Edited by Richard Brady Williams with a Foreword by Robert K. Krick
The University of North Carolina Press, 2014, 359 pp., $45.00
Image courtesy of amazon.com
In the study of the American Civil War, nothing is more valuable than the primary source. During the time of the Civil War Sesquicentennial, there has been many works written about the great conflict, but the influx of primary sources has waned just a bit. Thankfully, there is this book about one of the least looked at type of people in the entire war: the cartographers. The lack of study into mapmaking is one of the great issues with Civil War academia and I’m proud to say that Richard Brady Williams has brought something to light which is needed for study and is greatly appreciated. To go into the mind of the mapmaker was quite a different experience in Civil War reading and there was another great aspect to what this work provided: a Prussian who fought for the Confederacy.
Richard Brady Williams is an independent historian who bases himself in Chapel Hill, North Carolina. His previous work is Chicago’s Battery Boys: The Chicago Mercantile Battery in the Civil War’s Western Theater. In that work, he covered a great amount of the Western Theater and now with this work finds himself in the Eastern Theater of the war.
I would be remiss, however, if I did not tell you a little about Captain Oscar Hinrichs before going into detail of the work. However, before the publication of this work, little has been written or known about Captain Hinrichs. There was the general knowledge that he was one of the cartographers for General Jackson but beyond that, there is not much on his early life. In his introduction to the work, Williams states that Hinrichs was well educated, articulate and observant, all qualities which a cartographer needed, along with being involved in the major events of the war; these were what he considered to be a good primary source which should be preserved and he was correct. The book is split into the events of his life ranging from leaving the country which was politically tumultuous up until his appointment in the engineer corps. In his attempts to leave the country, he was one of the men who had shown that he wanted to join the Confederacy and was almost arrested because of it. Part of his account reads almost like a novel. As the journal goes on, the major engagements are split up into portions of the war. The chapters are not just separated into battles like many other works, but into areas of his life which are of importance. Instead of just a chapter on the Battle of Chancellorsville, he gives us a chapter ranging from January to the end of June which encompasses some large events. While the work is called Stonewall’s Prussian Mapmaker, the story does not end with the death of Stonewall Jackson. Hinrich’s career goes on and so does his diary. I praise Williams for not ending the work at the death of the commander shortly after Chancellorsville. The entirety of the war is given here all the way from early talks of secession to the last fight of the army. One thing which I found interesting in this work was that Hinrichs was Prussian fighting for the south. While little is known about his early life, many Germans and Prussians who were in the country eventually fought for the Union, but here, Hinrichs fights for the South. The introduction states that due to his ties to the South, he could not turn against them. It is quite something when we still see the question being battled over which side to take during the beginning of the war. There is always the scene of Lee giving up the command of the Union army due to his loyalty to Virginia, but here, it seemed on more of a personal level.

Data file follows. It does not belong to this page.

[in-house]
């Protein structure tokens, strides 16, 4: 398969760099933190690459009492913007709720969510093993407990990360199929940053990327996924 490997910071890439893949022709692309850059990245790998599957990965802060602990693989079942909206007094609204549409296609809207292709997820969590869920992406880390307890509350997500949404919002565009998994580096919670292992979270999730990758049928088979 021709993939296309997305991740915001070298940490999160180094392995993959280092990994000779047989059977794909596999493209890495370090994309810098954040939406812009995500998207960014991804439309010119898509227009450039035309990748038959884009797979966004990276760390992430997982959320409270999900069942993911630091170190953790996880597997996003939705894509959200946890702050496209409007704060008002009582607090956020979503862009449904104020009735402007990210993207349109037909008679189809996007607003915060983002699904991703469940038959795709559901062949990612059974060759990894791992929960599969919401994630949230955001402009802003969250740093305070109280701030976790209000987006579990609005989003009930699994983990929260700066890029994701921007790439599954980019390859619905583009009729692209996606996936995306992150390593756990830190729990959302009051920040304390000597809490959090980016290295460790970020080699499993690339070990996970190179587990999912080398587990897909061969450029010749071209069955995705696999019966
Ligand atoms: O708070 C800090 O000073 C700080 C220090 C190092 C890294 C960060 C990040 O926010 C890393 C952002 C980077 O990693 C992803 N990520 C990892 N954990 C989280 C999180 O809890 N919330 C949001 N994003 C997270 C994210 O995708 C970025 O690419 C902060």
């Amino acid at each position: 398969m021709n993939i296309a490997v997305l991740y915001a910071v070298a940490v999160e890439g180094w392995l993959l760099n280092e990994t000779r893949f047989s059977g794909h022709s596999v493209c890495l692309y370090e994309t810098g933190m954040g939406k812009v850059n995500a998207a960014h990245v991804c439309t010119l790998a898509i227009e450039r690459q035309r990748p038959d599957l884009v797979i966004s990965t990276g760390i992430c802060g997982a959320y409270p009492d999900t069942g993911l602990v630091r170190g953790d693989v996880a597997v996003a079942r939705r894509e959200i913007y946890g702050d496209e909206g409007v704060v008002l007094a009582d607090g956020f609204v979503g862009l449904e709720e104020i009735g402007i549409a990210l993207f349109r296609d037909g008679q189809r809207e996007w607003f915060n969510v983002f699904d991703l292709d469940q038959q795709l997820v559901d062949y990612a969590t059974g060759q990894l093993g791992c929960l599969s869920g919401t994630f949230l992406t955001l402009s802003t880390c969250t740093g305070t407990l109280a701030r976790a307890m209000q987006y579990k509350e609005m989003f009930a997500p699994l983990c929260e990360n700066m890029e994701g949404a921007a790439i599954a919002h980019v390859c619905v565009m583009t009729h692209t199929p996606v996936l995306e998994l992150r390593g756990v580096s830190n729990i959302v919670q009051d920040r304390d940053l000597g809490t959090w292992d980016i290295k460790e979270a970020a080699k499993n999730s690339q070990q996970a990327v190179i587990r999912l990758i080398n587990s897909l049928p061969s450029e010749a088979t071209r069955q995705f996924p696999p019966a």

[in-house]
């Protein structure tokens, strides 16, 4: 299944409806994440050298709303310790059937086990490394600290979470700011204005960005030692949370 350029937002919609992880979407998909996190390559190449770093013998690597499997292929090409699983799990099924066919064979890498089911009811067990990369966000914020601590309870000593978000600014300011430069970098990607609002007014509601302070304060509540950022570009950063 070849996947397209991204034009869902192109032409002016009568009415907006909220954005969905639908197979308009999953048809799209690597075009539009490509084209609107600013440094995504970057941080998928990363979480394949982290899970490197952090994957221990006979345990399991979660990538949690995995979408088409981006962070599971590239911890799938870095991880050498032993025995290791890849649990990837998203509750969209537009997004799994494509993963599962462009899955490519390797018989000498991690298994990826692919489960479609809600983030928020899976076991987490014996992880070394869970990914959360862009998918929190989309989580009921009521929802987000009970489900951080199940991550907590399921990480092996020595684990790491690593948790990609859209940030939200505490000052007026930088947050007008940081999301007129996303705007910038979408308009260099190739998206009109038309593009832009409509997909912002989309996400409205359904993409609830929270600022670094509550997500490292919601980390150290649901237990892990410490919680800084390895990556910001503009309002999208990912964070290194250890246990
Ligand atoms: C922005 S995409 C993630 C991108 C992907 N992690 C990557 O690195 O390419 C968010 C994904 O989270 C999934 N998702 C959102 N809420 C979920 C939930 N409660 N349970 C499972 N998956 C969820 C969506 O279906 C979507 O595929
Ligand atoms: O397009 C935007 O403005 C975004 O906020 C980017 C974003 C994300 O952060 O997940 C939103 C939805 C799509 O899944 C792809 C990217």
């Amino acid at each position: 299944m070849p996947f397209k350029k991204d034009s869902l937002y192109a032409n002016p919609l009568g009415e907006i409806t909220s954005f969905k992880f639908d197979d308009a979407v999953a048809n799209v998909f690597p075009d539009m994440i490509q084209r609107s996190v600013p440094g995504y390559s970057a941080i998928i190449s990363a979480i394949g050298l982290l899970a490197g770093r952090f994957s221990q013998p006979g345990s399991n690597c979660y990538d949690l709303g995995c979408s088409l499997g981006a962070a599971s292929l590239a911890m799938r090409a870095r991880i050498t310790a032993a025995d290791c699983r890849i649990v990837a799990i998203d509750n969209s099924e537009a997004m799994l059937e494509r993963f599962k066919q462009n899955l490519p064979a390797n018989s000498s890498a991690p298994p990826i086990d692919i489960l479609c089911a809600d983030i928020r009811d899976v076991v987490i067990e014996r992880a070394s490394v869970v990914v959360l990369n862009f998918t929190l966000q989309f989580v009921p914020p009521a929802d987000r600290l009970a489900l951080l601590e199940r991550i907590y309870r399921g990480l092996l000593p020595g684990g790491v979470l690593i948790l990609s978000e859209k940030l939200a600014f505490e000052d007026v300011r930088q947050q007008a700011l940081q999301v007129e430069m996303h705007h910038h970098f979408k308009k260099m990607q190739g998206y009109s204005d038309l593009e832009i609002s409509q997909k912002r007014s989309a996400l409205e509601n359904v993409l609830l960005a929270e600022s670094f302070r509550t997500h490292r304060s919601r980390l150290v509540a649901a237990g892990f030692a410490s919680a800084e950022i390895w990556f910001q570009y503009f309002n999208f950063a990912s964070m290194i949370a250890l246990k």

This work is highly recommended to any Civil War historian or buff. The editing done by Williams is second to none and should be praised for bringing someone as interesting as Oscar Hinrichs to the light of academia. I have no doubt in my mind that this work will be hailed as one of the greatest primary sources to come out of this decade. The tireless work of the editor has paid off and now the public has one of the greatest stories of the war at their disposal. Highly Recommended.